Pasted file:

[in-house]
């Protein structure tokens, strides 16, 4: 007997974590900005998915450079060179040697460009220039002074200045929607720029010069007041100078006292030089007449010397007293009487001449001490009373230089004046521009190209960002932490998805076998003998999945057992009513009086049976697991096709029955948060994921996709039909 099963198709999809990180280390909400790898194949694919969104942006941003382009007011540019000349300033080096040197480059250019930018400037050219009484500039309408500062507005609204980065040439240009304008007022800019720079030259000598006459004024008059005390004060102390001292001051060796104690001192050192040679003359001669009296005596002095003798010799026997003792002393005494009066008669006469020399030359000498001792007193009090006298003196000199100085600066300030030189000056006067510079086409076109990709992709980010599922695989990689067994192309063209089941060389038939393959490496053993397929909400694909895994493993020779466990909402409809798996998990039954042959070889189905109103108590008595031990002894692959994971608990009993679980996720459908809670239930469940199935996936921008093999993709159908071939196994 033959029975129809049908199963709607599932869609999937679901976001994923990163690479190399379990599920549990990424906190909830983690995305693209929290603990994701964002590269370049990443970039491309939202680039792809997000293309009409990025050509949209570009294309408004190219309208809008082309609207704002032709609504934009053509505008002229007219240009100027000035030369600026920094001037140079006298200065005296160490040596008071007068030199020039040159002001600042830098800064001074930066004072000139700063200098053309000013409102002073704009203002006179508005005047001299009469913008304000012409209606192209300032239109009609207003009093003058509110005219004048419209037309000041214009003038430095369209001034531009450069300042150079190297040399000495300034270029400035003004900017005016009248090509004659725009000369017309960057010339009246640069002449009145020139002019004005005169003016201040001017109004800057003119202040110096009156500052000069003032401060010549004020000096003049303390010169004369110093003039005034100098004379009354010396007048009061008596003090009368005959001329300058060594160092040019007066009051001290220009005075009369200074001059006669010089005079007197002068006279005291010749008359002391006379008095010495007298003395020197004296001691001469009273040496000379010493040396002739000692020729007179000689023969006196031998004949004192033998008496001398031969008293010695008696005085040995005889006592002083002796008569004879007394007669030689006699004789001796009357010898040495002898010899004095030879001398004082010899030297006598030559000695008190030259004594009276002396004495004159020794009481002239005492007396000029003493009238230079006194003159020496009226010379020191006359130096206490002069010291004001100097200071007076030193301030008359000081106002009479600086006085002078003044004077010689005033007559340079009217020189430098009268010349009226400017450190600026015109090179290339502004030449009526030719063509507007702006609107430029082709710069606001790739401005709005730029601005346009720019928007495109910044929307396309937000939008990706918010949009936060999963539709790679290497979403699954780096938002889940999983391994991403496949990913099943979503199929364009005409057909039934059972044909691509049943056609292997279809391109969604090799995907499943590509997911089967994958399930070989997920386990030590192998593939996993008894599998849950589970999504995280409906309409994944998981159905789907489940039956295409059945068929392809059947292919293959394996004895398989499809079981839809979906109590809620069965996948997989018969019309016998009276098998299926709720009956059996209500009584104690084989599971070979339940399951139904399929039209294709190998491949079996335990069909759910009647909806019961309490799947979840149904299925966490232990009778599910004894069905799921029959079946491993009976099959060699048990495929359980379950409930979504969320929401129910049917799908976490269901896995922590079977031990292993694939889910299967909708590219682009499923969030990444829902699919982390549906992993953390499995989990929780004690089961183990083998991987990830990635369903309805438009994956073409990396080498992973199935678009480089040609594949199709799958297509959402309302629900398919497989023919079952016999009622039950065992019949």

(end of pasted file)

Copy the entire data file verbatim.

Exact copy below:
[in-house]
């Protein structure tokens, strides 16, 4: 007997974590900005998915450079060179040697460009220039002074200045929607720029010069007041100078006292030089007449010397007293009487001449001490009373230089004046521009190209960002932490998805076998003998999945057992009513009086049976697991096709029955948060994921996709039909 099963198709999809990180280390909400790898194949694919969104942006941003382009007011540019000349300033080096040197480059250019930018400037050219009484500039309408500062507005609204980065040439240009304008007022800019720079030259000598006459004024008059005390004060102390001292001051060796104690001192050192040679003359001669009296005596002095003798010799026997003792002393005494009066008669006469020399030359000498001792007193009090006298003196000199100085600066300030030189000056006067510079086409076109990709992709980010599922695989990689067994192309063209089941060389038939393959490496053993397929909400694909895994493993020779466990909402409809798996998990039954042959070889189905109103108590008595031990002894692959994971608990009993679980996720459908809670239930469940199935996936921008093999993709159908071939196994 033959029975129809049908199963709607599932869609999937679901976001994923990163690479190399379990599920549990990424906190909830983690995305693209929290603990994701964002590269370049990443970039491309939202680039792809997000293309009409990025050509949209570009294309408004190219309208809008082309609207704002032709609504934009053509505008002229007219240009100027000035030369600026920094001037140079006298200065005296160490040596008071007068030199020039040159002001600042830098800064001074930066004072000139700063200098053309000013409102002073704009203002006179508005005047001299009469913008304000012409209606192209300032239109009609207003009093003058509110005219004048419209037309000041214009003038430095369209001034531009450069300042150079190297040399000495300034270029400035003004900017005016009248090509004659725009000369017309960057010339009246640069002449009145020139002019004005005169003016201040001017109004800057003119202040110096009156500052000069003032401060010549004020000096003049303390010169004369110093003039005034100098004379009354010396007048009061008596003090009368005959001329300058060594160092040019007066009051001290220009005075009369200074001059006669010089005079007197002068006279005291010749008359002391006379008095010495007298003395020197004296001691001469009273040496000379010493040396002739000692020729007179000689023969006196031998004949004192033998008496001398031969008293010695008696005085040995005889006592002083002796008569004879007394007669030689006699004789001796009357010898040495002898010899004095030879001398004082010899030297006598030559000695008190030259004594009276002396004495004159020794009481002239005492007396000029003493009238230079006194003159020496009226010379020191006359130096206490002069010291004001100097200071007076030193301030008359000081106002009479600086006085002078003044004077010689005033007559340079009217020189430098009268010349009226400017450190600026015109090179290339502004030449009526030719063509507007702006609107430029082709710069606001790739401005709005730029601005346009720019928007495109910044929307396309937000939008990706918010949009936060999963539709790679290497979403699954780096938002889940999983391994991403496949990913099943979503199929364009005409057909039934059972044909691509049943056609292997279809391109969604090799995907499943590509997911089967994958399930070989997920386990030590192998593939996993008894599998849950589970999504995280409906309409994944998981159905789907489940039956295409059945068929392809059947292919293959394996004895398989499809079981839809979906109590809620069965996948997989018969019309016998009276098998299926709720009956059996209500009584104690084989599971070979339940399951139904399929039209294709190998491949079996335990069909759910009647909806019961309490799947979840149904299925966490232990009778599910004894069905799921029959079946491993009976099959060699048990495929359980379950409930979504969320929401129910049917799908976490269901896995922590079977031990292993694939889910299967909708590219682009499923969030990444829902699919982390549906992993953390499995989990929780004690089961183990083998991987990830990635369903309805438009994956073409990396080498992973199935678009480089040609594949199709799958297509959402309302629900398919497989023919079952016999009622039950065992019949």